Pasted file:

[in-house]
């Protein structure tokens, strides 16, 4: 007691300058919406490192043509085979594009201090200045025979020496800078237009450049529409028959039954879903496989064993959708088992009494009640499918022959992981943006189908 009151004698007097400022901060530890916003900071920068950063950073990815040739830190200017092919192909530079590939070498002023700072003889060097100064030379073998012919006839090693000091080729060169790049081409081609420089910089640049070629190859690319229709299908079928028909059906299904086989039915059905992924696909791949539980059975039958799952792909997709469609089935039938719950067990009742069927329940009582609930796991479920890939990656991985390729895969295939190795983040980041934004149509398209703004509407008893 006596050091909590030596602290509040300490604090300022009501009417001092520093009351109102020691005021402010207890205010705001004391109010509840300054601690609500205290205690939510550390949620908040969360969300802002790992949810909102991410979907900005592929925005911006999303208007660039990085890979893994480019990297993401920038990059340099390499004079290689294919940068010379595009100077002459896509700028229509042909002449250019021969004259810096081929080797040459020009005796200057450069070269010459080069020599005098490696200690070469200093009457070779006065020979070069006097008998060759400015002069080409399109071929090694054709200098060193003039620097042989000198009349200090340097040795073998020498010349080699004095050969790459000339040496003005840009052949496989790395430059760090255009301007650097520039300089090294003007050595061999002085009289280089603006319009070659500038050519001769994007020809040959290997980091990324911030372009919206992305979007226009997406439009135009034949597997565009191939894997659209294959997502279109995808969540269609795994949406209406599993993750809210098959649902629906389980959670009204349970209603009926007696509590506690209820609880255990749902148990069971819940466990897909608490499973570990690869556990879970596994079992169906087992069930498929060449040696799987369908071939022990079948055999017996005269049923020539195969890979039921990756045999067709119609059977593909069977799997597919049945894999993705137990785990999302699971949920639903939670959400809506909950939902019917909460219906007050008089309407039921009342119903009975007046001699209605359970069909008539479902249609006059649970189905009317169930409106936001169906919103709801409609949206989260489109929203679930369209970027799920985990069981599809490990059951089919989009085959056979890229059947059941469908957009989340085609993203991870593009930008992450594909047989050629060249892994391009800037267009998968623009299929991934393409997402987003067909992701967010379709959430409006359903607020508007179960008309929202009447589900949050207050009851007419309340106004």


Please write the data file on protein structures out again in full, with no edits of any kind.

[in-house]
């Protein structure tokens, strides 16, 4: 007691300058919406490192043509085979594009201090200045025979020496800078237009450049529409028959039954879903496989064993959708088992009494009640499918022959992981943006189908 009151004698007097400022901060530890916003900071920068950063950073990815040739830190200017092919192909530079590939070498002023700072003889060097100064030379073998012919006839090693000091080729060169790049081409081609420089910089640049070629190859690319229709299908079928028909059906299904086989039915059905992924696909791949539980059975039958799952792909997709469609089935039938719950067990009742069927329940009582609930796991479920890939990656991985390729895969295939190795983040980041934004149509398209703004509407008893 006596050091909590030596602290509040300490604090300022009501009417001092520093009351109102020691005021402010207890205010705001004391109010509840300054601690609500205290205690939510550390949620908040969360969300802002790992949810909102991410979907900005592929925005911006999303208007660039990085890979893994480019990297993401920038990059340099390499004079290689294919940068010379595009100077002459896509700028229509042909002449250019021969004259810096081929080797040459020009005796200057450069070269010459080069020599005098490696200690070469200093009457070779006065020979070069006097008998060759400015002069080409399109071929090694054709200098060193003039620097042989000198009349200090340097040795073998020498010349080699004095050969790459000339040496003005840009052949496989790395430059760090255009301007650097520039300089090294003007050595061999002085009289280089603006319009070659500038050519001769994007020809040959290997980091990324911030372009919206992305979007226009997406439009135009034949597997565009191939894997659209294959997502279109995808969540269609795994949406209406599993993750809210098959649902629906389980959670009204349970209603009926007696509590506690209820609880255990749902148990069971819940466990897909608490499973570990690869556990879970596994079992169906087992069930498929060449040696799987369908071939022990079948055999017996005269049923020539195969890979039921990756045999067709119609059977593909069977799997597919049945894999993705137990785990999302699971949920639903939670959400809506909950939902019917909460219906007050008089309407039921009342119903009975007046001699209605359970069909008539479902249609006059649970189905009317169930409106936001169906919103709801409609949206989260489109929203679930369209970027799920985990069981599809490990059951089919989009085959056979890229059947059941469908957009989340085609993203991870593009930008992450594909047989050629060249892994391009800037267009998968623009299929991934393409997402987003067909992701967010379709959430409006359903607020508007179960008309929202009447589900949050207050009851007419309340106004």